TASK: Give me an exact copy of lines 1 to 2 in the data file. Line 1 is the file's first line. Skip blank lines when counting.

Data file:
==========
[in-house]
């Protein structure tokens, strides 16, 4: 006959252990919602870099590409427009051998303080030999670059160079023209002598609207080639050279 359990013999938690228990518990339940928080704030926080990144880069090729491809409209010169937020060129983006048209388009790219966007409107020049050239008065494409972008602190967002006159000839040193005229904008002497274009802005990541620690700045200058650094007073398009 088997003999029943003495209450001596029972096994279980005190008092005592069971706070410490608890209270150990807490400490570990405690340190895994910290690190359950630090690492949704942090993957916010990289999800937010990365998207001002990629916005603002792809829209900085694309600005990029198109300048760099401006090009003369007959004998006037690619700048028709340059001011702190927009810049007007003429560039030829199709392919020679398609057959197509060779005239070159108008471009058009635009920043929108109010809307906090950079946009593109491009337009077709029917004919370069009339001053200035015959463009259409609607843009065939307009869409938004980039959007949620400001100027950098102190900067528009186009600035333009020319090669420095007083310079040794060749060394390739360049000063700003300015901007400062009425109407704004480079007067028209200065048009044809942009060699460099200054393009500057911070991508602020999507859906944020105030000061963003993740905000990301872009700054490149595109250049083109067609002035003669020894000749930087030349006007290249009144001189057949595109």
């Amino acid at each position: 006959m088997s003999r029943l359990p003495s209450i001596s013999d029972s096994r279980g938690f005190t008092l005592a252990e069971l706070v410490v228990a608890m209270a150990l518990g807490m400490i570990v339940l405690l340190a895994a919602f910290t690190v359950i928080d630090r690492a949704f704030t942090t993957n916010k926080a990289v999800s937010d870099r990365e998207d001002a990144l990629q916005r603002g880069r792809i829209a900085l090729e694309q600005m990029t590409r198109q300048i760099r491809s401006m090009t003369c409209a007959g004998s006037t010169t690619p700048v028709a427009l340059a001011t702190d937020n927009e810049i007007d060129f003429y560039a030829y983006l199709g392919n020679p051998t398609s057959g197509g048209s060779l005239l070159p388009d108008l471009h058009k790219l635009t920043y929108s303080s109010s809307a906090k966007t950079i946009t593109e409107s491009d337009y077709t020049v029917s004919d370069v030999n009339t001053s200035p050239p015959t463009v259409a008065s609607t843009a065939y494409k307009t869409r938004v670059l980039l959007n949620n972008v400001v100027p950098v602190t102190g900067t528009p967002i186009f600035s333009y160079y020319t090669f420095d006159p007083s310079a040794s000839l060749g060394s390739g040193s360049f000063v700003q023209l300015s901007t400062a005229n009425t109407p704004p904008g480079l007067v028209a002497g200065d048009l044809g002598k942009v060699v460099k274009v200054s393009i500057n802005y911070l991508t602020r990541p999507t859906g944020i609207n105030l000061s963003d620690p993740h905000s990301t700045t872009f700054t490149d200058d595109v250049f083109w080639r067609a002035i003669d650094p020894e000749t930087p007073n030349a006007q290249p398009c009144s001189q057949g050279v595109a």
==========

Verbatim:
[in-house]
């Protein structure tokens, strides 16, 4: 006959252990919602870099590409427009051998303080030999670059160079023209002598609207080639050279 359990013999938690228990518990339940928080704030926080990144880069090729491809409209010169937020060129983006048209388009790219966007409107020049050239008065494409972008602190967002006159000839040193005229904008002497274009802005990541620690700045200058650094007073398009 088997003999029943003495209450001596029972096994279980005190008092005592069971706070410490608890209270150990807490400490570990405690340190895994910290690190359950630090690492949704942090993957916010990289999800937010990365998207001002990629916005603002792809829209900085694309600005990029198109300048760099401006090009003369007959004998006037690619700048028709340059001011702190927009810049007007003429560039030829199709392919020679398609057959197509060779005239070159108008471009058009635009920043929108109010809307906090950079946009593109491009337009077709029917004919370069009339001053200035015959463009259409609607843009065939307009869409938004980039959007949620400001100027950098102190900067528009186009600035333009020319090669420095007083310079040794060749060394390739360049000063700003300015901007400062009425109407704004480079007067028209200065048009044809942009060699460099200054393009500057911070991508602020999507859906944020105030000061963003993740905000990301872009700054490149595109250049083109067609002035003669020894000749930087030349006007290249009144001189057949595109």